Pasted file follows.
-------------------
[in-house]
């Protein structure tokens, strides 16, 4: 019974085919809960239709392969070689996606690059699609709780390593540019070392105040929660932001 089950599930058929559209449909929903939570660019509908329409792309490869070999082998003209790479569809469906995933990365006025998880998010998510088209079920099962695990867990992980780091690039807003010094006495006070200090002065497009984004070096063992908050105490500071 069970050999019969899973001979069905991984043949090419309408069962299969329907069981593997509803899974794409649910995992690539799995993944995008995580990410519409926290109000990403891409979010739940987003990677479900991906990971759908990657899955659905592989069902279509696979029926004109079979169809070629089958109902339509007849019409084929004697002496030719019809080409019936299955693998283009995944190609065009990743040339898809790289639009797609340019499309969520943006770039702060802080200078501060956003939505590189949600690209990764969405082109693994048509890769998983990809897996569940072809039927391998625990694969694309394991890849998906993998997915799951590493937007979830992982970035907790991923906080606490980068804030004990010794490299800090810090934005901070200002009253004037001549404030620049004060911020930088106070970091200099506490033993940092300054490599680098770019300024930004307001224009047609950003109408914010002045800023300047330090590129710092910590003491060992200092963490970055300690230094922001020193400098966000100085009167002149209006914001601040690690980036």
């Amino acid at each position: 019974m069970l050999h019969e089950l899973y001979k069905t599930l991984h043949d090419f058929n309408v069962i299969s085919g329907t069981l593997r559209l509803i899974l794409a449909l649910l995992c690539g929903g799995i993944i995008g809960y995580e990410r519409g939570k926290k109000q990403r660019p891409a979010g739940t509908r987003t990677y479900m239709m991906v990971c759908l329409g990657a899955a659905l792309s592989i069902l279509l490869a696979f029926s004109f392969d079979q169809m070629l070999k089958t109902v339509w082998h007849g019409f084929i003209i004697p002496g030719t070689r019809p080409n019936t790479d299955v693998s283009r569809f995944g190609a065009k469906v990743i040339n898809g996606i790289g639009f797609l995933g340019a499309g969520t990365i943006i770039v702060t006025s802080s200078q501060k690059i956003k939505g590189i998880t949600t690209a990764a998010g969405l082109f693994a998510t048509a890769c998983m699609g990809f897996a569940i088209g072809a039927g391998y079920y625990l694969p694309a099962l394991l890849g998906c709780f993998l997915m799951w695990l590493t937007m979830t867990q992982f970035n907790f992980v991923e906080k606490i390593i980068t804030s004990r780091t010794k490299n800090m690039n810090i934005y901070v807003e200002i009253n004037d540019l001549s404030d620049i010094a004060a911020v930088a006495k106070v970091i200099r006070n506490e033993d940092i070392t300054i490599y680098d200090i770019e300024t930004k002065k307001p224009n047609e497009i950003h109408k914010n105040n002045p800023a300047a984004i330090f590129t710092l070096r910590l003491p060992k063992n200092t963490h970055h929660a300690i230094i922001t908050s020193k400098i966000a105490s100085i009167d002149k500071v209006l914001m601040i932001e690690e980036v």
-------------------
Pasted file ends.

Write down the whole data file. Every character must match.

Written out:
[in-house]
């Protein structure tokens, strides 16, 4: 019974085919809960239709392969070689996606690059699609709780390593540019070392105040929660932001 089950599930058929559209449909929903939570660019509908329409792309490869070999082998003209790479569809469906995933990365006025998880998010998510088209079920099962695990867990992980780091690039807003010094006495006070200090002065497009984004070096063992908050105490500071 069970050999019969899973001979069905991984043949090419309408069962299969329907069981593997509803899974794409649910995992690539799995993944995008995580990410519409926290109000990403891409979010739940987003990677479900991906990971759908990657899955659905592989069902279509696979029926004109079979169809070629089958109902339509007849019409084929004697002496030719019809080409019936299955693998283009995944190609065009990743040339898809790289639009797609340019499309969520943006770039702060802080200078501060956003939505590189949600690209990764969405082109693994048509890769998983990809897996569940072809039927391998625990694969694309394991890849998906993998997915799951590493937007979830992982970035907790991923906080606490980068804030004990010794490299800090810090934005901070200002009253004037001549404030620049004060911020930088106070970091200099506490033993940092300054490599680098770019300024930004307001224009047609950003109408914010002045800023300047330090590129710092910590003491060992200092963490970055300690230094922001020193400098966000100085009167002149209006914001601040690690980036």
């Amino acid at each position: 019974m069970l050999h019969e089950l899973y001979k069905t599930l991984h043949d090419f058929n309408v069962i299969s085919g329907t069981l593997r559209l509803i899974l794409a449909l649910l995992c690539g929903g799995i993944i995008g809960y995580e990410r519409g939570k926290k109000q990403r660019p891409a979010g739940t509908r987003t990677y479900m239709m991906v990971c759908l329409g990657a899955a659905l792309s592989i069902l279509l490869a696979f029926s004109f392969d079979q169809m070629l070999k089958t109902v339509w082998h007849g019409f084929i003209i004697p002496g030719t070689r019809p080409n019936t790479d299955v693998s283009r569809f995944g190609a065009k469906v990743i040339n898809g996606i790289g639009f797609l995933g340019a499309g969520t990365i943006i770039v702060t006025s802080s200078q501060k690059i956003k939505g590189i998880t949600t690209a990764a998010g969405l082109f693994a998510t048509a890769c998983m699609g990809f897996a569940i088209g072809a039927g391998y079920y625990l694969p694309a099962l394991l890849g998906c709780f993998l997915m799951w695990l590493t937007m979830t867990q992982f970035n907790f992980v991923e906080k606490i390593i980068t804030s004990r780091t010794k490299n800090m690039n810090i934005y901070v807003e200002i009253n004037d540019l001549s404030d620049i010094a004060a911020v930088a006495k106070v970091i200099r006070n506490e033993d940092i070392t300054i490599y680098d200090i770019e300024t930004k002065k307001p224009n047609e497009i950003h109408k914010n105040n002045p800023a300047a984004i330090f590129t710092l070096r910590l003491p060992k063992n200092t963490h970055h929660a300690i230094i922001t908050s020193k400098i966000a105490s100085i009167d002149k500071v209006l914001m601040i932001e690690e980036v």